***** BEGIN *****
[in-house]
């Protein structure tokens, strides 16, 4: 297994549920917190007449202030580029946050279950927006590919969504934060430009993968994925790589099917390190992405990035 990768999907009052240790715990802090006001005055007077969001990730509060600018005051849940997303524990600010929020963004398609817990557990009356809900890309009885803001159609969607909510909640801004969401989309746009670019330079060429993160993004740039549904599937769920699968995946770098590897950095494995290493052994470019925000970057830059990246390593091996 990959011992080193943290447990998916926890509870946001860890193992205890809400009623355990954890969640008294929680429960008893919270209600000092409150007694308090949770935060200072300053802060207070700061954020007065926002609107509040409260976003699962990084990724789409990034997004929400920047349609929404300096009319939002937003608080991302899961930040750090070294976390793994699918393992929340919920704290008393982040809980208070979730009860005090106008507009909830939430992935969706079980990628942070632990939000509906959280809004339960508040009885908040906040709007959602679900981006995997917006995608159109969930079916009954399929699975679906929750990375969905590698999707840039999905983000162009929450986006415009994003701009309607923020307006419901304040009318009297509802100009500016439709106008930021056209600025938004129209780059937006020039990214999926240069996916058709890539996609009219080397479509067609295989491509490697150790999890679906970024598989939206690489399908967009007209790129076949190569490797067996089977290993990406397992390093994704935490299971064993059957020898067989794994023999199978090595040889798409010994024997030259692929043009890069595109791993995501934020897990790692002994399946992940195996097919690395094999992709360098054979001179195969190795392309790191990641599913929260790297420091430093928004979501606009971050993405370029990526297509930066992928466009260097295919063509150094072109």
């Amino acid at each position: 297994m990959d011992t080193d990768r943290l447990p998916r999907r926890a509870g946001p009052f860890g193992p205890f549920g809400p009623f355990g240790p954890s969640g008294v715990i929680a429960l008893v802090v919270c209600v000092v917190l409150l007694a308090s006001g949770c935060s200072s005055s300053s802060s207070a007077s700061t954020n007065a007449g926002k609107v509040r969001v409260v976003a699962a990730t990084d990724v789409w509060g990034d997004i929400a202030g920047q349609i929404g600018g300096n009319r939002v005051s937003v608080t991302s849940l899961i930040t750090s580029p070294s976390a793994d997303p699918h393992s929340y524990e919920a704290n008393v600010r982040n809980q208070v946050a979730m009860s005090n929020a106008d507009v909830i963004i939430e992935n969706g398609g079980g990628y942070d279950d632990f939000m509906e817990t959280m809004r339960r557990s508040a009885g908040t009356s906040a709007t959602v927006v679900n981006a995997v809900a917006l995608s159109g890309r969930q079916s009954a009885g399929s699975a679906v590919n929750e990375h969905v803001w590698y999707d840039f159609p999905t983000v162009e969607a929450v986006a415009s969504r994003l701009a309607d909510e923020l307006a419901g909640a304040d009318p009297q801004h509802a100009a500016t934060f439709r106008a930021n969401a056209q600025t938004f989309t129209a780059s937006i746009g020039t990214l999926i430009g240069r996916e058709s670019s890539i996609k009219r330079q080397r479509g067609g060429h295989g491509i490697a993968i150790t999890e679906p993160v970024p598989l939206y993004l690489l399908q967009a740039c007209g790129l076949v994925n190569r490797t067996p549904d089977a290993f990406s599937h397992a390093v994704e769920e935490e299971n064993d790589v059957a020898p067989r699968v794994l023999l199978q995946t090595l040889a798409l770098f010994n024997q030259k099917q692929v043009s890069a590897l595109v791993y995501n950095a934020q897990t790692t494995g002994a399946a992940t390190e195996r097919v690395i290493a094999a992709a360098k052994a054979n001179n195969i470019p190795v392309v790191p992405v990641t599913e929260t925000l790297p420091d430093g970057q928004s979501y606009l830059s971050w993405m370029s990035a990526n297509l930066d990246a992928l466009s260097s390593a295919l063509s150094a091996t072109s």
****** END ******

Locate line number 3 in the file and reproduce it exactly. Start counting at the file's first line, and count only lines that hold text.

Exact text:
């Amino acid at each position: 297994m990959d011992t080193d990768r943290l447990p998916r999907r926890a509870g946001p009052f860890g193992p205890f549920g809400p009623f355990g240790p954890s969640g008294v715990i929680a429960l008893v802090v919270c209600v000092v917190l409150l007694a308090s006001g949770c935060s200072s005055s300053s802060s207070a007077s700061t954020n007065a007449g926002k609107v509040r969001v409260v976003a699962a990730t990084d990724v789409w509060g990034d997004i929400a202030g920047q349609i929404g600018g300096n009319r939002v005051s937003v608080t991302s849940l899961i930040t750090s580029p070294s976390a793994d997303p699918h393992s929340y524990e919920a704290n008393v600010r982040n809980q208070v946050a979730m009860s005090n929020a106008d507009v909830i963004i939430e992935n969706g398609g079980g990628y942070d279950d632990f939000m509906e817990t959280m809004r339960r557990s508040a009885g908040t009356s906040a709007t959602v927006v679900n981006a995997v809900a917006l995608s159109g890309r969930q079916s009954a009885g399929s699975a679906v590919n929750e990375h969905v803001w590698y999707d840039f159609p999905t983000v162009e969607a929450v986006a415009s969504r994003l701009a309607d909510e923020l307006a419901g909640a304040d009318p009297q801004h509802a100009a500016t934060f439709r106008a930021n969401a056209q600025t938004f989309t129209a780059s937006i746009g020039t990214l999926i430009g240069r996916e058709s670019s890539i996609k009219r330079q080397r479509g067609g060429h295989g491509i490697a993968i150790t999890e679906p993160v970024p598989l939206y993004l690489l399908q967009a740039c007209g790129l076949v994925n190569r490797t067996p549904d089977a290993f990406s599937h397992a390093v994704e769920e935490e299971n064993d790589v059957a020898p067989r699968v794994l023999l199978q995946t090595l040889a798409l770098f010994n024997q030259k099917q692929v043009s890069a590897l595109v791993y995501n950095a934020q897990t790692t494995g002994a399946a992940t390190e195996r097919v690395i290493a094999a992709a360098k052994a054979n001179n195969i470019p190795v392309v790191p992405v990641t599913e929260t925000l790297p420091d430093g970057q928004s979501y606009l830059s971050w993405m370029s990035a990526n297509l930066d990246a992928l466009s260097s390593a295919l063509s150094a091996t072109s």